In October 1940 Italian forces invaded Greece, in the area of Epirus, and the Greek-Italian war started. The Greek forces were able to contain the assault and the Greek counterattack forced the Italians back into Albanian territory. After the defeat of a major Italian offensive in spring 1941 the front stabilized inside Albania.

At the time Britain was overextended with obligations in Europe, Middle East and Asia. However the British armed forces made a small contribution with an RAF expeditionary corps. When more British forces started to arrive in March 1941, their involvement gave Germany an excuse to become involved in the conflict.

German forces invaded Greece in April 1941 and made rapid progress due to the fact that almost the entire Greek Army was fighting in the Epirus area. The remaining units and the small British forces transferred to Greece in March-April 1941 were unable to stop them. Then in May 1941 the Germans were also able to defeat the Greek and British forces that had retreated to the strategic island of Crete.

In the period 1941-44 Greece was split into three occupation zones, controlled by Italy, Germany and Bulgaria.  This measure fractured the Greek economy and together with hyperinflation and loss of value of the paper currency led to the collapse of the economy.
Greece was a poor agricultural country prior to WWII. The war of 1940-41, the splitting of the country into three occupation zones and the confiscation of goods by the occupying powers led to the impoverishment of an already poor population.

Greek resistance groups

Under these circumstances several resistance groups were formed by Greek patriots in order to oppose the Axis powers.

Small groups operated in urban centers but the bigger ones could only survive in the countryside where the presence of Axis troops was limited.

The main ones were the military wing of the Greek Communist Party - ELAS (Greek People's Liberation Army) and the liberal EDES (National Republican Greek League).

The resistance forces organized by the Communist Party were ostensibly created in order to oppose the Axis rule and liberate Greece but in reality their main goal was to eliminate their liberal rivals, unify all resistance groups under communist control and gain power in postwar Greece (1).

During the period 1943-44 the Communist forces showed more interest in attacking and destroying other resistance groups than in attacking the occupiers. One of their most infamous acts was the destruction of the EKKA (National and Social Liberation) resistance group and the execution of its commander Dimitrios Psarros.

The ΕΑΜ ELAS movement grew in power during the occupation for several reasons. Compared to the other resistance groups it had an advantage in that it was tightly controlled by the Communist Party, an organization that knew how to operate in adverse conditions. The main achievement of the communists was that they managed to get British backing for their operations. British liaison officers were transported to Greece and British money and arms supported the ΕΑΜ ELAS movement.

In addition to British support, with the collapse of Italy in September 1943, several Italian military units in the Balkans surrendered to the partisans and the capture of their heavy weapons (mortars, artillery, machine guns) gave ΕΑΜ ELAS the ability to conduct regular military operations.

Radio communications and ciphers of the ELAS movement

According to German sources ELAS radio communications began to be intercepted by the units of KONA 4 (Kommandeur der Nachrichtenaufklärung - Signals Intelligence Regiment) in early 1944.

KONA 4 was a German Army signal intelligence unit assigned to cover radio traffic from the Balkans and the Middle East. In the period 1943-44 the unit was able to decode a large volume of Yugoslav partisan traffic.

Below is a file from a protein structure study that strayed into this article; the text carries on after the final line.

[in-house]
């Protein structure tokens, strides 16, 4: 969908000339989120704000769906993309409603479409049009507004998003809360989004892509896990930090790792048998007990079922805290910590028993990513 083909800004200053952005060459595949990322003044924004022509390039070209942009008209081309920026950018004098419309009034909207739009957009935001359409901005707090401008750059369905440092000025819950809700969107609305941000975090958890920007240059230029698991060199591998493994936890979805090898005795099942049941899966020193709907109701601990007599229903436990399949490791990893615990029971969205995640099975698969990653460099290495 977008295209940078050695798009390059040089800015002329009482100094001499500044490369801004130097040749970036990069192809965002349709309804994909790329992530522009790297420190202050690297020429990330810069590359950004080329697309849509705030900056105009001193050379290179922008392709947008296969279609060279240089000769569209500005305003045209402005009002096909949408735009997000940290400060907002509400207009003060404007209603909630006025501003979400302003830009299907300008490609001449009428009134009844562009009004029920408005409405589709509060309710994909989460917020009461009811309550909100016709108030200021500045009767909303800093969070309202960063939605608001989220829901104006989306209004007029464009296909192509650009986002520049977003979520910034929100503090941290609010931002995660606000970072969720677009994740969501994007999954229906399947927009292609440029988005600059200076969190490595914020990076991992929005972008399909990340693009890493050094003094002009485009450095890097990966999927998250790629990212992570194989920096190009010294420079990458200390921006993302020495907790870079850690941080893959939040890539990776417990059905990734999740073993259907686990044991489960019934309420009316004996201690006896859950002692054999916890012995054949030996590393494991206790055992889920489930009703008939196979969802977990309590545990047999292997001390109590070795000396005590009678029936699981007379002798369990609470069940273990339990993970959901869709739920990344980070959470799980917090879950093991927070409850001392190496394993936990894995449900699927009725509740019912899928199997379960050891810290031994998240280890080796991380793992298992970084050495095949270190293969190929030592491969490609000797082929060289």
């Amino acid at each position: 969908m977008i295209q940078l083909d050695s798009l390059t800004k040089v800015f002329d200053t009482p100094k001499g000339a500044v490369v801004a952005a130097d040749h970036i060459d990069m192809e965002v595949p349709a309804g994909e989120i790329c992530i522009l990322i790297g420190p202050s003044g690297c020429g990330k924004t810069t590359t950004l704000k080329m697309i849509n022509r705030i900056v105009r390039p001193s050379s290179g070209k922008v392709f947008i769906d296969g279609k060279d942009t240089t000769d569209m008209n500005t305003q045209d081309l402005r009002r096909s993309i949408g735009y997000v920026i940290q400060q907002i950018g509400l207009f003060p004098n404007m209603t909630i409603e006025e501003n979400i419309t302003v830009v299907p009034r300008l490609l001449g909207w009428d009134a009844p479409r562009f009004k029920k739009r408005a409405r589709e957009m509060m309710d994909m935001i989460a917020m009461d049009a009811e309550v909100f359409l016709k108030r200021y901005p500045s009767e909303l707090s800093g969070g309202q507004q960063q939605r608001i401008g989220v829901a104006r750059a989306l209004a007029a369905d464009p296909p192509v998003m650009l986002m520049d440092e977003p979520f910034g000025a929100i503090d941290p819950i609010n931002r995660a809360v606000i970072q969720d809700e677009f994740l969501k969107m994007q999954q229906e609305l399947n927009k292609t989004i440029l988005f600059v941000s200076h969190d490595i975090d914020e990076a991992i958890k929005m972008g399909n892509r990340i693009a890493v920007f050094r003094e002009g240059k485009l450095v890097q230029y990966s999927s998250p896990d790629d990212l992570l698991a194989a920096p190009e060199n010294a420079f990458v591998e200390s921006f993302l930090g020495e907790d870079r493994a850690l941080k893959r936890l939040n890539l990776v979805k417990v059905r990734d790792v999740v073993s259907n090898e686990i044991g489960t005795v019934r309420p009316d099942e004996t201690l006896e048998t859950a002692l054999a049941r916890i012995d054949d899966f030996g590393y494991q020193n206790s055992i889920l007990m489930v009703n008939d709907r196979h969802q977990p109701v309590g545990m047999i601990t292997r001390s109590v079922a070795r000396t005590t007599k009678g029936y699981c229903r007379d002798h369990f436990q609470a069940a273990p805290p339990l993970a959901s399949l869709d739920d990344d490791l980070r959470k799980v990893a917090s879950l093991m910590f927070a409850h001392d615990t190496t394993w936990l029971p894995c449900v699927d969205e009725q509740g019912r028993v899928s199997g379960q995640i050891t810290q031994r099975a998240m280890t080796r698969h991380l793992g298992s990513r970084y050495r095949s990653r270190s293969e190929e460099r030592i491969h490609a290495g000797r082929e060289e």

The quarterly reports of the unit for 1944 (2) show that Greek communist radio traffic was worked on by NAZ G (Nachrichten Nahaufklärungszug - Close Range Signal Intelligence Platoon).



The report Ez Bericht 1944/II says that in April 1944 radio traffic of the Greek communist groups from the areas Volos, Lamia and Olympus was intercepted. The messages were sent in 4-figure and 5-letter groups. The first procedure was a letter to figure Caesar cipher and it was discontinued by the end of April. The second procedure was double transposition with the same key used for both cages. Both were solved and 240 messages read.


Elas-Funkverkehr

Mitte April wurde erstmalig ein griechischer kommunistischer Bandenfunkverkehr mit Funkstellen im Raum Volos - Lamia und im Olymp-Gebiet festgestellt. Seither sind hauptsächlich zwei Arten von Chisprüchen der Elas (Griechisches Volksbefreiungsheer)- Verkehre angefallen: 4Z- und 5B-Sprüche.

a) 4Z-Sprüche.
Statistische Untersuchungen des Spruchmaterials ergaben eindeutige Hinweise auf ein mehrfach belegtes 2Z-Cäsar-Verfahren, das in seinen verschiedenen Schlüsselformen durch 4Z-Kenngruppen bezeichnet wird. Es wurden schliesslich fünf derartige 2Z-Buchstaben-Silben-Cäsaren gelöst. Bereits Ende April wurde dieses Verfahren ausser Kraft gesetzt.

b) 5B-Sprüche. 
Die in grösserem Umfange zwischen dem Obkdo. der Elas und der Gruppe der Divisionen Makedoniens mit ihren unterstellten Einheiten abgesetzten 5B-Sprüche wurden als Klartext-Verwürfelungen erkannt. Untersuchungen auf einfache Verwürfelungen waren erfolglos. Erst als zwei nahezu textgleiche Sprüche mit gleicher 4Z-Kenngruppe auftraten, von denen der eine die mit einer Spalten-vertauschung versehene Wiederholung des anderen war, konnte die Losung erstellt und der Spruch als Doppelwürfelverschlüsselung gelöst werden. Die folgende Entschlüsselung aller mit dieser Losung verzifferten Sprüche ergab, dass der Verschlüssler beim Obkdo der Elas besonders für volle Würfel eine Vorliebe hat. Diese Annahme bestätigte sich, als festgestellt wurde, dass darüber hinaus sogar qruadratische Würfel vorlagen, für die eine einfache Lösungsmöglichkeit besteht. In arderen Fällen lagen der Verschlüsselung halbquadratische Würfel zugrunde. Solche können gleichfalls gelöst werden, da in zwei Halbzeilen des waagerecht eingetragenen Chitextes oft eine bekannte Unterschrift gefunden werden kann. Unter Ausnutzung dieser Verschlüsselungsschwächen des Gegners wurden bisher 20 Doppelwürfelosungen erstellt.